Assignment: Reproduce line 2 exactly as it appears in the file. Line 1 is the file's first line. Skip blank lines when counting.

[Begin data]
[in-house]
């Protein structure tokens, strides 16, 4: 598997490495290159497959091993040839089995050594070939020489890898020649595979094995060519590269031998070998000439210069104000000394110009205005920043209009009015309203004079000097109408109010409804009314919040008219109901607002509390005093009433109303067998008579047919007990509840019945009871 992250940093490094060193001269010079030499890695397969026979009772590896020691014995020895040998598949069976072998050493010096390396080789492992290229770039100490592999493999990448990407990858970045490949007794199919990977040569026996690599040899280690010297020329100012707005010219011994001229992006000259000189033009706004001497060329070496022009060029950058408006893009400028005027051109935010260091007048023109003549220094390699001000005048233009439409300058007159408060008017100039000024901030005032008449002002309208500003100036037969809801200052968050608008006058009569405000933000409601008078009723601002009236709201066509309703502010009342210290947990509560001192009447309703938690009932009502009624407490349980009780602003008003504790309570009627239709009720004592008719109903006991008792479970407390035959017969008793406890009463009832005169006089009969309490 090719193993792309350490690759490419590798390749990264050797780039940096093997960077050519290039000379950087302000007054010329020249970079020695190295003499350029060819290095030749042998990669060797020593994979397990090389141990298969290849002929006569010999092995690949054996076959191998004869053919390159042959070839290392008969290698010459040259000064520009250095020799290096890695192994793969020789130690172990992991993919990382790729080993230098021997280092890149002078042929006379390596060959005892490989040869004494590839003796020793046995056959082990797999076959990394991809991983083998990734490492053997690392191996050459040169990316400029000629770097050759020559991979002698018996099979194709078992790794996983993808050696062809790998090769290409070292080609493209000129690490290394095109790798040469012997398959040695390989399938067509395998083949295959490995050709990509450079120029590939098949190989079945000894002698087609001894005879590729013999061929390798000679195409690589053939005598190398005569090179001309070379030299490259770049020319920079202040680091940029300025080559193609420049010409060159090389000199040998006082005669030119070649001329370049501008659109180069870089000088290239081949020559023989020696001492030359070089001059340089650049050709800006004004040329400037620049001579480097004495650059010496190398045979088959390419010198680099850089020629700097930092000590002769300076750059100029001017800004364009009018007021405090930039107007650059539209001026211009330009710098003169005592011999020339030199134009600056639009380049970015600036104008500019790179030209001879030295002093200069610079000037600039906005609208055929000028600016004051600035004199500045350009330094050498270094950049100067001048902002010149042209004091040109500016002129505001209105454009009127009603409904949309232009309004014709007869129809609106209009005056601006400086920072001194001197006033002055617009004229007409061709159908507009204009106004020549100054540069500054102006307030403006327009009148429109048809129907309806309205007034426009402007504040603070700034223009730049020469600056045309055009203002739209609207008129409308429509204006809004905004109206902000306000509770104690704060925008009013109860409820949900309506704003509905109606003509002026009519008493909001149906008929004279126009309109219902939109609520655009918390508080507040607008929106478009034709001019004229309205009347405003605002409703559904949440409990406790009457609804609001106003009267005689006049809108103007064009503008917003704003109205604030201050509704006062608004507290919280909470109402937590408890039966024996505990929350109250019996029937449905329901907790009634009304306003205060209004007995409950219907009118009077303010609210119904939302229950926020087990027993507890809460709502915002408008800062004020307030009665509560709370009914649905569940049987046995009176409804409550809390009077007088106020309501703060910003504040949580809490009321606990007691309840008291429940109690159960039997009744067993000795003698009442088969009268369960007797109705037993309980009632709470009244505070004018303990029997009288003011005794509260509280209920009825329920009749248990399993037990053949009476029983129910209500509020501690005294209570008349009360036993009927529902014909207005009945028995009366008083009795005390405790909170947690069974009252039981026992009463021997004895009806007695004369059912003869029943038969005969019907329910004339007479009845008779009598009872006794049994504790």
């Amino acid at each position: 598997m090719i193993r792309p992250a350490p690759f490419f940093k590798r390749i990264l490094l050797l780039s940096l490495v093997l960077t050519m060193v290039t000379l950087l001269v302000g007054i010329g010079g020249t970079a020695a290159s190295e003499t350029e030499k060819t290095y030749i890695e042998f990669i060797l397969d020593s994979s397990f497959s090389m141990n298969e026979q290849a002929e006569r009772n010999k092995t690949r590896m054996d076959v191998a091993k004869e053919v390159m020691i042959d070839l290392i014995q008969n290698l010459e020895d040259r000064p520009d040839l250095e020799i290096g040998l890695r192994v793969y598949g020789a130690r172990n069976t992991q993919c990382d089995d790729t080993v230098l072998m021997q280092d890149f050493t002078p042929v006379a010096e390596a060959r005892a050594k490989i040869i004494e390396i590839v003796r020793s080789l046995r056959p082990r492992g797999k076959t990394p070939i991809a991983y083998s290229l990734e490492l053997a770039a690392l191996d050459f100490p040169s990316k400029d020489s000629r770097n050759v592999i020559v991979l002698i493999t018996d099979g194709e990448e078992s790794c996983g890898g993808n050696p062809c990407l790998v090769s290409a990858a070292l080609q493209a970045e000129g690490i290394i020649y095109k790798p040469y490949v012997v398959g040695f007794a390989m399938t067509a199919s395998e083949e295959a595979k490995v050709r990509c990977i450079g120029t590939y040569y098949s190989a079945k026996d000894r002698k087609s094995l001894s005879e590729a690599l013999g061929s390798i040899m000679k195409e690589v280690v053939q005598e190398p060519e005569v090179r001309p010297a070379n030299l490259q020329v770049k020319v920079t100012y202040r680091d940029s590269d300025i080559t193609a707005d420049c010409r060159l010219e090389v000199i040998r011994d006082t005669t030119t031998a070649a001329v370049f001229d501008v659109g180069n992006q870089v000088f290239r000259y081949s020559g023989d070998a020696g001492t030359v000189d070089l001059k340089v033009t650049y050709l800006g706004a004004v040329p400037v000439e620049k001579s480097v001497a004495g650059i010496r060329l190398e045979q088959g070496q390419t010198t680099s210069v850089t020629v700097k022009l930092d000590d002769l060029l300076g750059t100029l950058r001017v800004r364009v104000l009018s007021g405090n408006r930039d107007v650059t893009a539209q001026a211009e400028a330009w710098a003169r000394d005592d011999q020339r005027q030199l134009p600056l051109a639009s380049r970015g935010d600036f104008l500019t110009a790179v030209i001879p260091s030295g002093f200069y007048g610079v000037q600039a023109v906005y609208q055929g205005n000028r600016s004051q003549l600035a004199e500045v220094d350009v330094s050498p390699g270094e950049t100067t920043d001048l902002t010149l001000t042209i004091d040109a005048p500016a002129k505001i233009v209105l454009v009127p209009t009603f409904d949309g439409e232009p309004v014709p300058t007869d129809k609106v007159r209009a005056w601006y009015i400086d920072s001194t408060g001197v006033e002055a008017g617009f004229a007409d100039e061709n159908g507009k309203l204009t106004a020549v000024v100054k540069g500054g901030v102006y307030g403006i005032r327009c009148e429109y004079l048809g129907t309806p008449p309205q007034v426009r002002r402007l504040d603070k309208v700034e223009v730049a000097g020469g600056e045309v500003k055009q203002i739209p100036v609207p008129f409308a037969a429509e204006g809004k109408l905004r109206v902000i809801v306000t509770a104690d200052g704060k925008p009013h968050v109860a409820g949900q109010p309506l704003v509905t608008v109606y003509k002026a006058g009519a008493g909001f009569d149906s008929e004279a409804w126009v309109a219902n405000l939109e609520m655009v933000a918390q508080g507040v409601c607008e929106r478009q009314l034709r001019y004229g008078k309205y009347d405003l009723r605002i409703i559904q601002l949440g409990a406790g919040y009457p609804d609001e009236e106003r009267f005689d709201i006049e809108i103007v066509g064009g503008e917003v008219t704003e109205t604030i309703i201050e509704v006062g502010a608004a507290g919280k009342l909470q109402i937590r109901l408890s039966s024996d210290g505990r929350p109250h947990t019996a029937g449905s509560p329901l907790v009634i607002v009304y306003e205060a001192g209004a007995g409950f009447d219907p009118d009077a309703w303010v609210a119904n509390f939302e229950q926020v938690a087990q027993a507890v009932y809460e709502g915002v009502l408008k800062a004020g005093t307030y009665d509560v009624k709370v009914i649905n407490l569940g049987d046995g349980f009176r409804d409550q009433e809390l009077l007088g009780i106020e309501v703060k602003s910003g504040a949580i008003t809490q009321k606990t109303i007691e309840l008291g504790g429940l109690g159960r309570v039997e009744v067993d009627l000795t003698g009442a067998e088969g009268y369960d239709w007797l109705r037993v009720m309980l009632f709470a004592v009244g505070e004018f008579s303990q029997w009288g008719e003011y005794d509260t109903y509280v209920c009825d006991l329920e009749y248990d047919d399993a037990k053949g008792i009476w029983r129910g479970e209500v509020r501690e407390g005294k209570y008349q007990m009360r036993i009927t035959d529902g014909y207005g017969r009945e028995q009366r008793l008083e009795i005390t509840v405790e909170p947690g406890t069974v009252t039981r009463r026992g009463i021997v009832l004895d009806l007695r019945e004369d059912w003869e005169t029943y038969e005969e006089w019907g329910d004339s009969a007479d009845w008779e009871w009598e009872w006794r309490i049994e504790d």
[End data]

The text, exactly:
């Protein structure tokens, strides 16, 4: 598997490495290159497959091993040839089995050594070939020489890898020649595979094995060519590269031998070998000439210069104000000394110009205005920043209009009015309203004079000097109408109010409804009314919040008219109901607002509390005093009433109303067998008579047919007990509840019945009871 992250940093490094060193001269010079030499890695397969026979009772590896020691014995020895040998598949069976072998050493010096390396080789492992290229770039100490592999493999990448990407990858970045490949007794199919990977040569026996690599040899280690010297020329100012707005010219011994001229992006000259000189033009706004001497060329070496022009060029950058408006893009400028005027051109935010260091007048023109003549220094390699001000005048233009439409300058007159408060008017100039000024901030005032008449002002309208500003100036037969809801200052968050608008006058009569405000933000409601008078009723601002009236709201066509309703502010009342210290947990509560001192009447309703938690009932009502009624407490349980009780602003008003504790309570009627239709009720004592008719109903006991008792479970407390035959017969008793406890009463009832005169006089009969309490 090719193993792309350490690759490419590798390749990264050797780039940096093997960077050519290039000379950087302000007054010329020249970079020695190295003499350029060819290095030749042998990669060797020593994979397990090389141990298969290849002929006569010999092995690949054996076959191998004869053919390159042959070839290392008969290698010459040259000064520009250095020799290096890695192994793969020789130690172990992991993919990382790729080993230098021997280092890149002078042929006379390596060959005892490989040869004494590839003796020793046995056959082990797999076959990394991809991983083998990734490492053997690392191996050459040169990316400029000629770097050759020559991979002698018996099979194709078992790794996983993808050696062809790998090769290409070292080609493209000129690490290394095109790798040469012997398959040695390989399938067509395998083949295959490995050709990509450079120029590939098949190989079945000894002698087609001894005879590729013999061929390798000679195409690589053939005598190398005569090179001309070379030299490259770049020319920079202040680091940029300025080559193609420049010409060159090389000199040998006082005669030119070649001329370049501008659109180069870089000088290239081949020559023989020696001492030359070089001059340089650049050709800006004004040329400037620049001579480097004495650059010496190398045979088959390419010198680099850089020629700097930092000590002769300076750059100029001017800004364009009018007021405090930039107007650059539209001026211009330009710098003169005592011999020339030199134009600056639009380049970015600036104008500019790179030209001879030295002093200069610079000037600039906005609208055929000028600016004051600035004199500045350009330094050498270094950049100067001048902002010149042209004091040109500016002129505001209105454009009127009603409904949309232009309004014709007869129809609106209009005056601006400086920072001194001197006033002055617009004229007409061709159908507009204009106004020549100054540069500054102006307030403006327009009148429109048809129907309806309205007034426009402007504040603070700034223009730049020469600056045309055009203002739209609207008129409308429509204006809004905004109206902000306000509770104690704060925008009013109860409820949900309506704003509905109606003509002026009519008493909001149906008929004279126009309109219902939109609520655009918390508080507040607008929106478009034709001019004229309205009347405003605002409703559904949440409990406790009457609804609001106003009267005689006049809108103007064009503008917003704003109205604030201050509704006062608004507290919280909470109402937590408890039966024996505990929350109250019996029937449905329901907790009634009304306003205060209004007995409950219907009118009077303010609210119904939302229950926020087990027993507890809460709502915002408008800062004020307030009665509560709370009914649905569940049987046995009176409804409550809390009077007088106020309501703060910003504040949580809490009321606990007691309840008291429940109690159960039997009744067993000795003698009442088969009268369960007797109705037993309980009632709470009244505070004018303990029997009288003011005794509260509280209920009825329920009749248990399993037990053949009476029983129910209500509020501690005294209570008349009360036993009927529902014909207005009945028995009366008083009795005390405790909170947690069974009252039981026992009463021997004895009806007695004369059912003869029943038969005969019907329910004339007479009845008779009598009872006794049994504790």